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Charitable Remainder Trusts


Charitable remainder trusts are the classic planned gift. They enable the donor(s) to make an irrevocable gift to charity today, receive current income and gift tax deductions, remove the property from the donor's taxable estate, and to continue to enjoy income from the gifted property for life, multiple lives, or a predetermined number of years.

These trusts are tax-exempt entities. Income and gains realized by charitable remainder trusts are tax-free. As such, they provide an excellent opportunity to give substantial wealth back to the community, and at the same time realize appreciation on contributed assets, reinvest the proceeds undiminished by income taxes, and receive income from those new investments. Upon the death of the income beneficiaries, the trust assets are distributed to the designated charities. Properly structured, the distribution to the lifetime beneficiaries of charitable remainder trusts may be postponed from the date of the gift to some predetermined time.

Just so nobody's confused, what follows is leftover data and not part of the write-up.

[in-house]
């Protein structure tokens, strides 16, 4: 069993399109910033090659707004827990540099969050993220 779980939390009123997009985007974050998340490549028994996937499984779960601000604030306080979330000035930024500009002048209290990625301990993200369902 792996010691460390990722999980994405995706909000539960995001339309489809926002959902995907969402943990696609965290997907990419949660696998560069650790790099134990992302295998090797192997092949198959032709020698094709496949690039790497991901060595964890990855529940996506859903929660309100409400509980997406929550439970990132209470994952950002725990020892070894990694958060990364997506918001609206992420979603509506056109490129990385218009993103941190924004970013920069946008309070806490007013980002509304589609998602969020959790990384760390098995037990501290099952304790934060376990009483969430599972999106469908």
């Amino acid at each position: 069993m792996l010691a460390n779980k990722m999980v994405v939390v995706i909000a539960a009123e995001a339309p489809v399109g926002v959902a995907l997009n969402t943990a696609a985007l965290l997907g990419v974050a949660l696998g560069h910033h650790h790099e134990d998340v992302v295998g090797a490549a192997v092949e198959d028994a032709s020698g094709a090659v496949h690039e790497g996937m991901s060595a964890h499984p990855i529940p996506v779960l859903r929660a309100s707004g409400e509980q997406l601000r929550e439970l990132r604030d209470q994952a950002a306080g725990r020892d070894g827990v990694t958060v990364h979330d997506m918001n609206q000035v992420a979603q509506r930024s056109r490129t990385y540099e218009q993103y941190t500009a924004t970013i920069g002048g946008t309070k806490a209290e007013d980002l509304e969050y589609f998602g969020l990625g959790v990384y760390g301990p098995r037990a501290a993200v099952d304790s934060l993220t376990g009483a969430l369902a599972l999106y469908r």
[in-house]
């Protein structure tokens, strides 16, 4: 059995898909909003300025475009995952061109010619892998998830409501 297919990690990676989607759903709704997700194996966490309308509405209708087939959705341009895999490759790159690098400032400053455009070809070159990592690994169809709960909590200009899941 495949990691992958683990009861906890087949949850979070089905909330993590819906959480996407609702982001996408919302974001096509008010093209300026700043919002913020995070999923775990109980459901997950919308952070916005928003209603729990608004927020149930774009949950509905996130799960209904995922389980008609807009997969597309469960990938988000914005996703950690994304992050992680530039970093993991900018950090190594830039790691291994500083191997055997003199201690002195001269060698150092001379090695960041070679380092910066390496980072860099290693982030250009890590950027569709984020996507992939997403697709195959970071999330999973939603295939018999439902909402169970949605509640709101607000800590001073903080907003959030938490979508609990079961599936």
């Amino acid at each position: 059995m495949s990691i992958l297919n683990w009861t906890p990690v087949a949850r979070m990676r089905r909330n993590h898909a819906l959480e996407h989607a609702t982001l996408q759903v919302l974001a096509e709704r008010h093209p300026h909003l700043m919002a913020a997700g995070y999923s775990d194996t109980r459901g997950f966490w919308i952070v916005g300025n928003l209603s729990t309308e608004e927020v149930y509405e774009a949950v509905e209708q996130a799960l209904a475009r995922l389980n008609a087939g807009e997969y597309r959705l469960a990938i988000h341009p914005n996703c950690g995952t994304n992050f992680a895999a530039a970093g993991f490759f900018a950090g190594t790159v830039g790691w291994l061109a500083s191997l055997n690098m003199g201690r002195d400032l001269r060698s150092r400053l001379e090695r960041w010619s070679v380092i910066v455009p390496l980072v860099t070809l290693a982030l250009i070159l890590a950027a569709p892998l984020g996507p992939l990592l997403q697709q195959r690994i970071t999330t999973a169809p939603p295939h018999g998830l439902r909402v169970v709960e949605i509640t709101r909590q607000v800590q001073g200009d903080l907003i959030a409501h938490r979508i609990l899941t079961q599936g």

The income stream to the donors or their appointed beneficiaries may be fixed (charitable remainder annuity trusts), or may vary with the annual value in income of the trust (charitable remainder unitrusts). When coupled with wealth replacement trusts funded with life insurance, charitable remainder trusts can significantly diminish or eliminate estate tax liabilities while leaving surviving family members the same wealth they would have otherwise enjoyed from one's estate.

Charitable remainder trusts are subject to some of the provisions applicable to private foundations. Under these rules, the governing instrument must include provisions prohibiting self-dealing and taxable expenditures.

These gifts are most appropriate for those individuals who can part with some or all of their assets during their lifetimes knowing that their financial needs are covered, in part or fully, by the income stream from these trusts.


©2008 Ronnie C. McClure, PhD, CPA